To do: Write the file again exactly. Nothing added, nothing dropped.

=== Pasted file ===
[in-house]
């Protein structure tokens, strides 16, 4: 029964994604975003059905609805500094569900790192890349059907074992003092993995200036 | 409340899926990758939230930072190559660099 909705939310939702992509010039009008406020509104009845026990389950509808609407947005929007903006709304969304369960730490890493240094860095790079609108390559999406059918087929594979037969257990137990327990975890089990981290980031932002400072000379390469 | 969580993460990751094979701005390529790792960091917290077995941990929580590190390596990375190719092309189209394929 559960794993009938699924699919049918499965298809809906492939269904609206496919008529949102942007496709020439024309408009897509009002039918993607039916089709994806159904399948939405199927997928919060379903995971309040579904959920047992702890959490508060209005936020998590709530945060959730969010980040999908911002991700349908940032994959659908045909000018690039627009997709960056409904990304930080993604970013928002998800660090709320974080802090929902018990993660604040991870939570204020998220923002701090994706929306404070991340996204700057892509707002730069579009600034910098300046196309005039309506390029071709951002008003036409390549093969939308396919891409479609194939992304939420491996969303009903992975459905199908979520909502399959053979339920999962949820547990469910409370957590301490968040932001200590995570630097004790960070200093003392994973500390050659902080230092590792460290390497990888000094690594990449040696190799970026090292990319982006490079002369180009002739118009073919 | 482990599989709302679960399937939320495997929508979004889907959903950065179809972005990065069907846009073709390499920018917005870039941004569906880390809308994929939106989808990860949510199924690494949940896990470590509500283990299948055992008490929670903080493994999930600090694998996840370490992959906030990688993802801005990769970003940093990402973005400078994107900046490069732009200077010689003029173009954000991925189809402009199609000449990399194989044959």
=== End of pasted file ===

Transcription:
[in-house]
């Protein structure tokens, strides 16, 4: 029964994604975003059905609805500094569900790192890349059907074992003092993995200036 | 409340899926990758939230930072190559660099 909705939310939702992509010039009008406020509104009845026990389950509808609407947005929007903006709304969304369960730490890493240094860095790079609108390559999406059918087929594979037969257990137990327990975890089990981290980031932002400072000379390469 | 969580993460990751094979701005390529790792960091917290077995941990929580590190390596990375190719092309189209394929 559960794993009938699924699919049918499965298809809906492939269904609206496919008529949102942007496709020439024309408009897509009002039918993607039916089709994806159904399948939405199927997928919060379903995971309040579904959920047992702890959490508060209005936020998590709530945060959730969010980040999908911002991700349908940032994959659908045909000018690039627009997709960056409904990304930080993604970013928002998800660090709320974080802090929902018990993660604040991870939570204020998220923002701090994706929306404070991340996204700057892509707002730069579009600034910098300046196309005039309506390029071709951002008003036409390549093969939308396919891409479609194939992304939420491996969303009903992975459905199908979520909502399959053979339920999962949820547990469910409370957590301490968040932001200590995570630097004790960070200093003392994973500390050659902080230092590792460290390497990888000094690594990449040696190799970026090292990319982006490079002369180009002739118009073919 | 482990599989709302679960399937939320495997929508979004889907959903950065179809972005990065069907846009073709390499920018917005870039941004569906880390809308994929939106989808990860949510199924690494949940896990470590509500283990299948055992008490929670903080493994999930600090694998996840370490992959906030990688993802801005990769970003940093990402973005400078994107900046490069732009200077010689003029173009954000991925189809402009199609000449990399194989044959």